The 2020 Census deadline is Wednesday, September 30th. According to the latest update from the DC Census Office, the DC self-response rate for the Census is 62.6% and the national rate is 66%. The District self-response rate continues to increase almost daily. Census takers are continuing the hard work of door-to-door follow up to reach more non-response households.

Remember, it’s not too late to self-respond. You can complete the Census at 2020census.gov or by calling 1 (844) 330-2020. And you can encourage your neighbors, friends, and family to complete the Census, as well. In addition to important funding for healthcare, workforce assistance, senior and disability services, and food assistance, the 2020 Census will be used to update Ward and Advisory Neighborhood Commission boundaries.



Neighborhood Updates

*Proposed Affordable Housing Development at 6928 Maple: In early September, Petra Development presented plans for an affordable housing development at 6928 Maple Street, NW. All of the proposed 68 units would be deeply affordable housing (via the DC Housing Authority voucher program, whereby residents typically do not pay more than 30% of their income toward rent), and the proposed units are nearly evenly split between one-, two-, and three-bedrooms. The project is within the Takoma Historic District and is subject to review by the Historic Preservation Review Board. While we are early in the process of reviewing and providing feedback on the project, I am excited that this project includes 100% deeply affordable housing. More here.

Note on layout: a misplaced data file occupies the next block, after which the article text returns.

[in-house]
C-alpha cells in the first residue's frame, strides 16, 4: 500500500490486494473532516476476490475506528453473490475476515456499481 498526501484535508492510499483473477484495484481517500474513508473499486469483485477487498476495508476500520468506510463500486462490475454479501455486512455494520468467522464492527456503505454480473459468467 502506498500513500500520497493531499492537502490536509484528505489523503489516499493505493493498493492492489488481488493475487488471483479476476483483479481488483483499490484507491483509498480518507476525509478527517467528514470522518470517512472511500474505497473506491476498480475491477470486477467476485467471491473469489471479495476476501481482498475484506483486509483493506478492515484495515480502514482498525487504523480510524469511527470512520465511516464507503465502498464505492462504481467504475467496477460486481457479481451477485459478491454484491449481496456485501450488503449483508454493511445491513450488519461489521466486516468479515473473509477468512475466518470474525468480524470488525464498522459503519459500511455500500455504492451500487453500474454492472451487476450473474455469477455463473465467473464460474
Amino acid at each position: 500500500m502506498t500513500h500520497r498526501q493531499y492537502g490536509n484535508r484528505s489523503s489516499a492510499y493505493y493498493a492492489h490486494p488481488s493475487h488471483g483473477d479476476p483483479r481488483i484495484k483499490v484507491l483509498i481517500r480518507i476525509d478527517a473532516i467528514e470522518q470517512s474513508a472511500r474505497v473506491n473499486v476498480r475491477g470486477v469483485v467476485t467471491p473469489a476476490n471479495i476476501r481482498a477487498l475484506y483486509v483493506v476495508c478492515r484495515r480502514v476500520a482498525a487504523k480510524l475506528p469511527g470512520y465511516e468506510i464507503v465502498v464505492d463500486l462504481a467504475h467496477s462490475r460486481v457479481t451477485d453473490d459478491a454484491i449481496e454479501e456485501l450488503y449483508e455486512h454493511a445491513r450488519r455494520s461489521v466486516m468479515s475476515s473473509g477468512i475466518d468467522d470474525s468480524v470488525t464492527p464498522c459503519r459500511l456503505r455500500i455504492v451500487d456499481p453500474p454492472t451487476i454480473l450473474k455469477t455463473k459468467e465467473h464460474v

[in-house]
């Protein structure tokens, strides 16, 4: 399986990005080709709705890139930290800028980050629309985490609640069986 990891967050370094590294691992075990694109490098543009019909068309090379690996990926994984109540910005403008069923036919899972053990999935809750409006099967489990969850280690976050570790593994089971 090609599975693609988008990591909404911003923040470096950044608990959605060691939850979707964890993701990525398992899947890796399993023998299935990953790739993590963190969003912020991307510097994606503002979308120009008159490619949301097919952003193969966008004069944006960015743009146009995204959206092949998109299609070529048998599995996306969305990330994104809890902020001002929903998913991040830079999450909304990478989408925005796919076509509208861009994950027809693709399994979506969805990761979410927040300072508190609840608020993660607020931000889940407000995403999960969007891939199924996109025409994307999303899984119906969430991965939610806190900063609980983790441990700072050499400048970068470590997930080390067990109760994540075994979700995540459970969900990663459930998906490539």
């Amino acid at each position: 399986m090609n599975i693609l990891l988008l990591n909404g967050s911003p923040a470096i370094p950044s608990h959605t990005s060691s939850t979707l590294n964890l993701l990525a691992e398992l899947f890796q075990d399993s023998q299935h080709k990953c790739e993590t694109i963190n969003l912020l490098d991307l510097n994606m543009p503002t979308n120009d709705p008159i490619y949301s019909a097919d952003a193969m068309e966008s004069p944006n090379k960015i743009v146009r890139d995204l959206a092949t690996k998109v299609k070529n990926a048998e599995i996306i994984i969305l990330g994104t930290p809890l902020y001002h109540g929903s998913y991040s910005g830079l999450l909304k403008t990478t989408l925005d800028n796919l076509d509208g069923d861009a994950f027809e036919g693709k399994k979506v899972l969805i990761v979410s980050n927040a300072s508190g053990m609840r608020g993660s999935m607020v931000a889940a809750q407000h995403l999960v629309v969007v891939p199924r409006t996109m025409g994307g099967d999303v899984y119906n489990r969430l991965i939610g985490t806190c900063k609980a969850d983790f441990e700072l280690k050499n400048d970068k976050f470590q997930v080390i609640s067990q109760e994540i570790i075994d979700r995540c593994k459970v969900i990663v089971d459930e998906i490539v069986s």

*Proposed Development at Walter Reed: The Parks at Walter Reed development team will soon begin the design process for the next multifamily project on the campus. Building QRS (see picture to the right for location) will be a 4-5 story building facing Dahlia Street and Georgia Avenue, NW. As part of the public outreach process, there will be community design meetings on October 14th and October 28th, followed by a presentation to Advisory Neighborhood Commission 4B. Please check the listservs or contact me via email at 4B02@anc.dc.gov for meeting details
*Neighborhood Dog Park Coming Soon (Again): After some additional false starts, according to Ward 4 Councilmember Brandon Todd’s Office, construction on the Takoma Dog Park is scheduled to begin this week and to be completed by Winter. This week is nearly over, so I wouldn’t be surprised if there are additional delays. In the meantime, visit the Takoma Brightwood Dog Park Organization to buy an engraved brick in support. Check out the current design in the image below.